Will Santa Clause Visit Wall Street Next Week?

December 23, 2010
Author: Peter Stolcers, Founder of OneOption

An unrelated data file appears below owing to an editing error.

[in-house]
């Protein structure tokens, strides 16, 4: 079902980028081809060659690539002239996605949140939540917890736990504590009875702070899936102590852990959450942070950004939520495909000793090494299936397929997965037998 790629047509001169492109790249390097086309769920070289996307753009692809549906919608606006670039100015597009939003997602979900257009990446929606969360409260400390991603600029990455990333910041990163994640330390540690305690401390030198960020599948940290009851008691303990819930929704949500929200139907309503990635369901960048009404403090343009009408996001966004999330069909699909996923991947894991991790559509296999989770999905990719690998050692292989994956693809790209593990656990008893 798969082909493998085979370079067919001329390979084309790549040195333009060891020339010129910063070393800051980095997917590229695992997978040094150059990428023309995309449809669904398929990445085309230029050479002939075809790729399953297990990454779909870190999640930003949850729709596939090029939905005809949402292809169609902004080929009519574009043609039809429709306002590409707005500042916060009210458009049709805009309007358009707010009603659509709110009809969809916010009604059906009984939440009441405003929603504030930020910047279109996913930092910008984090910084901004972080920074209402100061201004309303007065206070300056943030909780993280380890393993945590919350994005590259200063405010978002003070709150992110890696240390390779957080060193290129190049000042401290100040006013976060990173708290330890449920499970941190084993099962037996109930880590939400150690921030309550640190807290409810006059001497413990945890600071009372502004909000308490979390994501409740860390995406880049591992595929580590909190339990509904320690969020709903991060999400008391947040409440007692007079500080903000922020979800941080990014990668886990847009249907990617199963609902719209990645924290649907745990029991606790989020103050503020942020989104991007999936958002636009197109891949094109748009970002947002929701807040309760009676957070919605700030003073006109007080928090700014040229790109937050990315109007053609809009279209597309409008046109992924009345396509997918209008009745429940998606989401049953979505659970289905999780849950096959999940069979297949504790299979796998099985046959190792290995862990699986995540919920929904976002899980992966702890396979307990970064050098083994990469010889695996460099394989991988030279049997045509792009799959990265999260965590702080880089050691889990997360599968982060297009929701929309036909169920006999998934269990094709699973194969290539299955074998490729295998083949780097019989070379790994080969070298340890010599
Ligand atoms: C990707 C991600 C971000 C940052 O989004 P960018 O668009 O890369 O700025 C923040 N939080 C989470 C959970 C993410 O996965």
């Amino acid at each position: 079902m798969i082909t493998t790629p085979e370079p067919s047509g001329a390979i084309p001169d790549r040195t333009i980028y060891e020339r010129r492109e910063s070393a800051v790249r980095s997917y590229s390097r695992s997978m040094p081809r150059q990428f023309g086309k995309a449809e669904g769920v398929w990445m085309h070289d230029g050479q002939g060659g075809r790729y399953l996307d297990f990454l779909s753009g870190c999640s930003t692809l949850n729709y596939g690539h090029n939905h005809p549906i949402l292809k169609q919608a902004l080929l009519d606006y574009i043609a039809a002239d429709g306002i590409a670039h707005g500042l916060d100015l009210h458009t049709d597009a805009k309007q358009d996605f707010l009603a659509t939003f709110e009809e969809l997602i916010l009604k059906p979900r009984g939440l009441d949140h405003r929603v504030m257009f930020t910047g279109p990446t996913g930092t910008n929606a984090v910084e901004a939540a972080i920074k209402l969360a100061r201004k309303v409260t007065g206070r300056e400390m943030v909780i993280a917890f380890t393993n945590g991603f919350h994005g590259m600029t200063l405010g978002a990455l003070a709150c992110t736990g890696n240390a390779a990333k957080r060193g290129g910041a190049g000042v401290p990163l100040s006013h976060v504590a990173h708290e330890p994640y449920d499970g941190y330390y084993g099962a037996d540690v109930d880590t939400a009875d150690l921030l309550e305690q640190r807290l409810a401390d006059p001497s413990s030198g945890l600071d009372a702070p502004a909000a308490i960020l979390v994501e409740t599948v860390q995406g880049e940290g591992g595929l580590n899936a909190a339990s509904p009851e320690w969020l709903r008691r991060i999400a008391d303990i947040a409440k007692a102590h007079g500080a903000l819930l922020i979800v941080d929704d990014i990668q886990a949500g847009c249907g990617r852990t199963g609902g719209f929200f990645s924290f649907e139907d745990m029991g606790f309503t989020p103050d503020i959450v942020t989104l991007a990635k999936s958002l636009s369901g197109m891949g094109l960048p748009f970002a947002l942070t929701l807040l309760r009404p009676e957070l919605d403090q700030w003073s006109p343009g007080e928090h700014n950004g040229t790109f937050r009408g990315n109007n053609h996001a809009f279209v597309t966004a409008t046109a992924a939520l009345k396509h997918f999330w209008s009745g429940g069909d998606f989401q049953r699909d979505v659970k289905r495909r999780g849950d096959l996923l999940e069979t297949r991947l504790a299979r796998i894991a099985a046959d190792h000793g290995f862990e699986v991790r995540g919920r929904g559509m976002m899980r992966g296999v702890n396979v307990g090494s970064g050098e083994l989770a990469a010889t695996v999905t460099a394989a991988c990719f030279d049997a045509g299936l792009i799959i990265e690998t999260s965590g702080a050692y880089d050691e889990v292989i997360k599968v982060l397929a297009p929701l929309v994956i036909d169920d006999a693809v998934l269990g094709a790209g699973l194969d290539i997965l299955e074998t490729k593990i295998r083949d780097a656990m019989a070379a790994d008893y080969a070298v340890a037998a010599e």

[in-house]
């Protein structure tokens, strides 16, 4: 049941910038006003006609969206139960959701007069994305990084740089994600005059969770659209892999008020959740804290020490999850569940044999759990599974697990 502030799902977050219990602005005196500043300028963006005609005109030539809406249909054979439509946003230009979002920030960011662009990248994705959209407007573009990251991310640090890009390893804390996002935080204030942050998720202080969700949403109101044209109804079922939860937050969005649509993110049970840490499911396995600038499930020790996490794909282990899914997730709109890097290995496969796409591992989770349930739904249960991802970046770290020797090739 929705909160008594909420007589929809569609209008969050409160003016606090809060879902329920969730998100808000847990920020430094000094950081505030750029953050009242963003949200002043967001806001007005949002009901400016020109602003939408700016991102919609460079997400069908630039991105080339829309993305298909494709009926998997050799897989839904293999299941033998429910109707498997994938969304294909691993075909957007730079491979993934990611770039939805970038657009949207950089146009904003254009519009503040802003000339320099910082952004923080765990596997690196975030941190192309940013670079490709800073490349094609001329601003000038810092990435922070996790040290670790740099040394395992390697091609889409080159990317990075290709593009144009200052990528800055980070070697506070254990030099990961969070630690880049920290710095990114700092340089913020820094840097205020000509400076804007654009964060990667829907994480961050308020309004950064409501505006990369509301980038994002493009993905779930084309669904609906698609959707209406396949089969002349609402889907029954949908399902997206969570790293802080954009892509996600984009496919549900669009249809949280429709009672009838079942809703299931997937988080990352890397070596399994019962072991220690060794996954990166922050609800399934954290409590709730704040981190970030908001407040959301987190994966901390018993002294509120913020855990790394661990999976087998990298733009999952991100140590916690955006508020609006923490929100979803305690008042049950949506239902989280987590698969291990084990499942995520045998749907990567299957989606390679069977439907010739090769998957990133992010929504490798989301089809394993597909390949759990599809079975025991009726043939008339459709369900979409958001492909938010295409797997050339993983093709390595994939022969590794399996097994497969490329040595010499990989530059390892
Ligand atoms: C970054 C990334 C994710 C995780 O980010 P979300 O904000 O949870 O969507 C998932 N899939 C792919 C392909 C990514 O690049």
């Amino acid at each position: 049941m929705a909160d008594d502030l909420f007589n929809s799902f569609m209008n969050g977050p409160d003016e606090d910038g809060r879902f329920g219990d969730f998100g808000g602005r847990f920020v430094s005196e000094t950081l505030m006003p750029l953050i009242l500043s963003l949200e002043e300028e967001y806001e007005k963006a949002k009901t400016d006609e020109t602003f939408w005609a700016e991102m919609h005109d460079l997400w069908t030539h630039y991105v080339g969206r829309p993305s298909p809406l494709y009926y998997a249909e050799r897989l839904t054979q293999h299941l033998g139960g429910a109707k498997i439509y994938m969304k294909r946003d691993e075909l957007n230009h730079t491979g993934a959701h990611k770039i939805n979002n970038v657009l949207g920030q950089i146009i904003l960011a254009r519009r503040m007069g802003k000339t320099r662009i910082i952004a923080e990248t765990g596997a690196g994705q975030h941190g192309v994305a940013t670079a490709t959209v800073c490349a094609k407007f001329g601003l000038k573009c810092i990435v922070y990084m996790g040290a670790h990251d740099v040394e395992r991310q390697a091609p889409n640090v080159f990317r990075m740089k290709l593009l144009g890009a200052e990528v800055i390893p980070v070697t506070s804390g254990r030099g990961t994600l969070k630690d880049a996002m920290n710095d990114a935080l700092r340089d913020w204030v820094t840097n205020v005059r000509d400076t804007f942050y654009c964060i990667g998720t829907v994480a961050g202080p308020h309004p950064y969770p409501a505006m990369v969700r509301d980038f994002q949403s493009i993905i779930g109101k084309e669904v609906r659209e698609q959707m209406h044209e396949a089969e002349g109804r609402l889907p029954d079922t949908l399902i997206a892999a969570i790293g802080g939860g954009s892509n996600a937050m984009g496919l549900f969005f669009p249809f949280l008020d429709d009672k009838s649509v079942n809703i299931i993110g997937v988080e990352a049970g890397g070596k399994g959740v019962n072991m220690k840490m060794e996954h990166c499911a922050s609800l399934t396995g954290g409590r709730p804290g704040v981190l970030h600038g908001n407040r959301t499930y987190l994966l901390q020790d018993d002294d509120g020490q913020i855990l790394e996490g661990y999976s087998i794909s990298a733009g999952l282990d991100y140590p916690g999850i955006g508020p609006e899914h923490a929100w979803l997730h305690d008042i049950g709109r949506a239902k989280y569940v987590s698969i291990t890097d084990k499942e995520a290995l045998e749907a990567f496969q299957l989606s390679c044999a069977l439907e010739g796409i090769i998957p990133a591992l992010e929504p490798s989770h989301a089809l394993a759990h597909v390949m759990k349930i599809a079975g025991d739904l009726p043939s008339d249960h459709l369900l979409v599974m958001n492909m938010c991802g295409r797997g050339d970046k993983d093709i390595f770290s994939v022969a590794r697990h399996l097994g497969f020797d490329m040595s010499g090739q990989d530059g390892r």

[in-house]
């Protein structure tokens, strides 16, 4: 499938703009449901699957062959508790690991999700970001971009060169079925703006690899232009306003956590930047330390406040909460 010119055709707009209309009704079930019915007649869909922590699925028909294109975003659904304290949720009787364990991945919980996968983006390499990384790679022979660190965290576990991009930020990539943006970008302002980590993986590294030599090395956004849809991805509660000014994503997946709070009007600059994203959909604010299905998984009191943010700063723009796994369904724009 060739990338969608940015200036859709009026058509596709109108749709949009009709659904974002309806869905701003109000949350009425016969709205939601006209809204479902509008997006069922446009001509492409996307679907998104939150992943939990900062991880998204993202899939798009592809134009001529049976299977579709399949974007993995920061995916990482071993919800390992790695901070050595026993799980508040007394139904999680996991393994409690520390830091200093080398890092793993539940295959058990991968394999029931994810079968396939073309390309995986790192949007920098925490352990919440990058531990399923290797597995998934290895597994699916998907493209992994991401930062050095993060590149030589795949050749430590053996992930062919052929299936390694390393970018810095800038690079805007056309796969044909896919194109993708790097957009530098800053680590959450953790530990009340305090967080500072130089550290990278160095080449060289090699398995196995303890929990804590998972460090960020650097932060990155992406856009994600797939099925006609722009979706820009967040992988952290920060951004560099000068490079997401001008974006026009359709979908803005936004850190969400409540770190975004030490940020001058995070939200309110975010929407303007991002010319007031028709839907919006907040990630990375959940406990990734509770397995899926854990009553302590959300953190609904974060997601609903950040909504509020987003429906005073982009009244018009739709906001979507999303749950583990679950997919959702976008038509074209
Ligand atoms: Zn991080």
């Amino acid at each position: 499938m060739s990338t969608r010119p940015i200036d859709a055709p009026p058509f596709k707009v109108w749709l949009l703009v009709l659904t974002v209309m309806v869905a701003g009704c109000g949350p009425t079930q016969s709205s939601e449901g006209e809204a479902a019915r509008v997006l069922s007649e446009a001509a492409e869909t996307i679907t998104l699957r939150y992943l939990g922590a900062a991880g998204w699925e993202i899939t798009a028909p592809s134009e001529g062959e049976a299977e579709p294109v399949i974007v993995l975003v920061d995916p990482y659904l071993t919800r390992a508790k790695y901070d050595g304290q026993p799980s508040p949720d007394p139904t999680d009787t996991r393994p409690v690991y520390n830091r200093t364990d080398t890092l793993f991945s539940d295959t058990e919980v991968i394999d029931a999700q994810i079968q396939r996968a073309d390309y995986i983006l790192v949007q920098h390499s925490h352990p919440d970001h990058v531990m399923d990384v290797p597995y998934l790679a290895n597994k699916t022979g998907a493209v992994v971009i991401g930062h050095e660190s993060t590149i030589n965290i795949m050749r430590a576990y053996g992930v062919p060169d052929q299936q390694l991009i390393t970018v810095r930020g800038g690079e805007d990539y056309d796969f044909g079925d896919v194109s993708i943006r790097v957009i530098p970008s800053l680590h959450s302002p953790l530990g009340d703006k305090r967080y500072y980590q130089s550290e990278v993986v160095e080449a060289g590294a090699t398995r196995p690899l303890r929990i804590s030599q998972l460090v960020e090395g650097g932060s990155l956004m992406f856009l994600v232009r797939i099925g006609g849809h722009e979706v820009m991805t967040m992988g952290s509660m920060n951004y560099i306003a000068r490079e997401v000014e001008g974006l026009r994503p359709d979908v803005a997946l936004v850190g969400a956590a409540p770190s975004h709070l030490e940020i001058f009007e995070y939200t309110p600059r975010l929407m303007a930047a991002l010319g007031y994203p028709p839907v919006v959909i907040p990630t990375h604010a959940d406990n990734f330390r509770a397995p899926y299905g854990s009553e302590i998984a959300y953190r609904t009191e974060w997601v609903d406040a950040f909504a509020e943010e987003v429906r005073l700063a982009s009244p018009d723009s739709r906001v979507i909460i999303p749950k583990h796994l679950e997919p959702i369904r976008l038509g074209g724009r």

Merry Christmas and Happy Hanukkah! This morning, initial jobless claims came in flat, durable goods orders were slightly better than expected and consumer spending rose for the fifth straight month. The economic news was decent, but it has not moved the market. Trading activity will evaporate shortly after the open today. The economic news next week (consumer confidence, initial claims, and Chicago PMI) is very light and that favors the bulls. Stocks are making new two-year highs and the momentum is strong. At year-end, Asset Managers "goose" the market to enhance performance. In light volume conditions a small bid can push stocks higher. Traders don't want to bet against "size" and stocks rally on little or no volume. This activity explains the "Santa Claus Rally". We can expect the same type of pattern we've seen this week to continue. When stocks don't move higher after Christmas, it is a warning sign. Traders who would normally milk additional profits out of their positions decide to take profits early. That selling pressure can catch on and stocks reverse. In 2007, Santa Claus did not visit Wall Street and stocks declined during the last few days in December. It took a number of weeks before the market peak was reached, but stocks eventually tumbled. I will be monitoring the price action very closely next week. Credit conditions in Europe are deteriorating quickly and I believe they will come to a head early in 2011. Overnight, Fitch lowered Hungary's debt rating to BBB-. They repealed pension reforms and that shows a lack of fiscal responsibility. Interest rates throughout Europe are climbing quickly as risk increases. The third-year of a presidential term is typically bullish. That along with strong momentum, solid earnings, low interest rates, improving economic conditions, low taxes and QE2 should provide a good start to the year. When the market does top out, it will present an excellent shorting opportunity. We are long deep in the money calls and you should scale out of your positions over the next week. By the end of the year, you should try to be in cash. My longer-term bias is very bearish. That means we will be trying to hit singles during the last stages of this rally. We will keep our size small and we will take profits quickly. When the big hurt finally comes, we will be ready to strike. There won't be much action the next two weeks. Spend time with your friends and family and get ready for a VERY busy year. May you and your family find peace and happiness this holiday season. image

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